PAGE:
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J Pediatr. 2013 Apr;162(4):753-758.e1. doi: 10.1016/j.jpeds.2012.09.026. Epub 2012 Nov 6.

Childcare and overweight or obesity over 10 years of follow-up.

Author information

  • 1MRC Center of Epidemiology for Child Health, Center for Pediatric Epidemiology and Biostatistics, Institute of Child Health, University College London, London, United Kingdom. m.geoffroy@ich.ucl.ac.uk

Abstract

OBJECTIVE:

To investigate the predictive association between preschool childcare arrangements and overweight/obesity in childhood.

STUDY DESIGN:

Children were enrolled in a prospective birth cohort in Quebec, Canada (n = 1649). Information about childcare obtained via questionnaires to the mothers at ages 1.5, 2.5, 3.5, and 4 years was used to compute a main childcare arrangement exposure variable (center-based/family-based/care by a relative/nanny). Body mass index was derived from measured weights and heights at ages 4, 6, 7, 8, and 10 years and children were classified as overweight/obese versus normal weight. Generalized estimating equations were used to model the effect of main childcare arrangement (center-based/family-based/relative/nanny) (vs parental care) on overweight/obesity adjusting for several potential confounding factors.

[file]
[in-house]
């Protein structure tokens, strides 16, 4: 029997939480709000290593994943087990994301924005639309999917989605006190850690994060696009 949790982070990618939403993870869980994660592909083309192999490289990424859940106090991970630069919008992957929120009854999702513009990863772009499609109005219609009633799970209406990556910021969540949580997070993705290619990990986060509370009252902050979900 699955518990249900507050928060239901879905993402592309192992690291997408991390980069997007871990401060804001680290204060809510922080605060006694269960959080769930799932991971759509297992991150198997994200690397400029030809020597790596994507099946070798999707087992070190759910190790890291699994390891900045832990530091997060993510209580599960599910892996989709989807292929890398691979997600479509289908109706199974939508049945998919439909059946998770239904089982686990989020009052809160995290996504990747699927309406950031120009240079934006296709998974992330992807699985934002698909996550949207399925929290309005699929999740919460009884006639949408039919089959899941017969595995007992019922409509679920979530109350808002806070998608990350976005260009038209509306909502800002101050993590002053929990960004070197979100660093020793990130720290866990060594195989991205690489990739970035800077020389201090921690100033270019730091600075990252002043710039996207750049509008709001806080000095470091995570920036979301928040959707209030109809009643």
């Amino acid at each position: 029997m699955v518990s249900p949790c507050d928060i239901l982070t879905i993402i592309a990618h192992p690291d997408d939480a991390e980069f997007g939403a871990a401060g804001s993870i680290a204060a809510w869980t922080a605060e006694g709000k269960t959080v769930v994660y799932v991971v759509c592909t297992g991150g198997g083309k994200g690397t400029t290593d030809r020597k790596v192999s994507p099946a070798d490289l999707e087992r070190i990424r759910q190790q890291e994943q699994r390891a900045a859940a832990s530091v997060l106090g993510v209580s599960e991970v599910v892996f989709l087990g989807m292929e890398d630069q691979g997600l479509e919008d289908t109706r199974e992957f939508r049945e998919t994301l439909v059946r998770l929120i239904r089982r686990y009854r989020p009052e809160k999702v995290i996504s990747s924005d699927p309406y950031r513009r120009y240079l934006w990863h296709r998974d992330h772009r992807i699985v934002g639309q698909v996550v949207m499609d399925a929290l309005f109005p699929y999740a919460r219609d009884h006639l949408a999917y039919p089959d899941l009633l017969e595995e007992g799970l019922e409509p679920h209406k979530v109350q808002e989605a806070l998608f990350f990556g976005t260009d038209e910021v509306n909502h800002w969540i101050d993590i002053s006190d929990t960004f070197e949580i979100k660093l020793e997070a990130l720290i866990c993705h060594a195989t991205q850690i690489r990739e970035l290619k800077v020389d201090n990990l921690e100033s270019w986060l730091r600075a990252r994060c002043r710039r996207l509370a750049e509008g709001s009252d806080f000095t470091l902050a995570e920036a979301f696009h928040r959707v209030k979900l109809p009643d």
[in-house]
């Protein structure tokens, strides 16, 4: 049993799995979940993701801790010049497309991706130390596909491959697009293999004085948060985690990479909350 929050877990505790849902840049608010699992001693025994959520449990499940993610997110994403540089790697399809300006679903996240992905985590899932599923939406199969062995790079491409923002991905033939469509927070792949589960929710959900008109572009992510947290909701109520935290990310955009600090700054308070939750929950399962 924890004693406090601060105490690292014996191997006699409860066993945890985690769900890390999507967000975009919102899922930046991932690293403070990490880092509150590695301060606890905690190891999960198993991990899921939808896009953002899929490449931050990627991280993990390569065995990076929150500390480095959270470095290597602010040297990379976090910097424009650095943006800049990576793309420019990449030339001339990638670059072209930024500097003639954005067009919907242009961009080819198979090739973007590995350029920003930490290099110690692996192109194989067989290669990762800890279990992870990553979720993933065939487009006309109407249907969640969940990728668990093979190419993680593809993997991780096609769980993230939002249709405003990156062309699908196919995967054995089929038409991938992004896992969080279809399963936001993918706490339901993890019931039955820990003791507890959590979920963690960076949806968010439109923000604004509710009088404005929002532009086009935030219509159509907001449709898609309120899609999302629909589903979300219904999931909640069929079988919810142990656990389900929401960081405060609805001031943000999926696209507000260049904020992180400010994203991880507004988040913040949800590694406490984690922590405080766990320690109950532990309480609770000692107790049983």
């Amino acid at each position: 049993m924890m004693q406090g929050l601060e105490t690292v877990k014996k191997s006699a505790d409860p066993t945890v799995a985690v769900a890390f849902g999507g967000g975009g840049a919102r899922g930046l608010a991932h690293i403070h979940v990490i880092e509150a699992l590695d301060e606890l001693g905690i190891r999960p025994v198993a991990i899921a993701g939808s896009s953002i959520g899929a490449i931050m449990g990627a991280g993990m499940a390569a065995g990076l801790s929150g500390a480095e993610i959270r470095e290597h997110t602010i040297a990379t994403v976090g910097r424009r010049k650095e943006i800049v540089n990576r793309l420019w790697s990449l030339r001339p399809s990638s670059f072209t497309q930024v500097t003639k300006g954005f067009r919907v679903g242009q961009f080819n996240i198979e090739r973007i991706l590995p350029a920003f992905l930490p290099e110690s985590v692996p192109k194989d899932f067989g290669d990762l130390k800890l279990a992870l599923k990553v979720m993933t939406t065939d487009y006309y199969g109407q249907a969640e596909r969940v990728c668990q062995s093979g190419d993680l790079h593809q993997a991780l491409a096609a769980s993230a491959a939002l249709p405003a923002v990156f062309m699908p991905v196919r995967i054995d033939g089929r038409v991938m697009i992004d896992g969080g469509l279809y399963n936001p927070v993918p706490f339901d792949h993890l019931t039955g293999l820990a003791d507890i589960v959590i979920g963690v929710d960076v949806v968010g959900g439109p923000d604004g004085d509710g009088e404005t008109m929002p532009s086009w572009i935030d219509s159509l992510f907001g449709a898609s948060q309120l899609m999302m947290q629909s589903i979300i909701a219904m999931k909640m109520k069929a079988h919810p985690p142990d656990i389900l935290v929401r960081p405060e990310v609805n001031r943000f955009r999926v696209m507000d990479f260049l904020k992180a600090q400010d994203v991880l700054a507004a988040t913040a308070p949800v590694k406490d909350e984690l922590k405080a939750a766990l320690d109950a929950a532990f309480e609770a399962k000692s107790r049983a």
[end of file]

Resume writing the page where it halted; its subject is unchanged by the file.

RESULTS:

Compared with parental care, children who attended a center-based childcare (OR: 1.65, 95% CI: 1.13-2.41) or were cared for by a relative (OR: 1.50; 95% CI: 0.95-2.38, although with greater uncertainty) had higher odds of being overweight/obese in childhood (4-10 years). Analyses of number of hours additionally suggested that each increment of 5 hours spent in either center-based or relative childcare increased the odds of overweight/obesity in the first decade of life by 9%. Associations were not explained by a wide range of confounding factors, including socioeconomic position, breastfeeding, maternal employment, and maternal body mass index.

CONCLUSION:

Overweight/obesity was more frequently observed in children who received non-parental care in center-based settings or care by a relative other than the parent. "Obesogeonic" features of these childcare arrangements should be investigated in future studies.

Copyright © 2013 Mosby, Inc. All rights reserved.

PMID:
23140878
[PubMed - indexed for MEDLINE]
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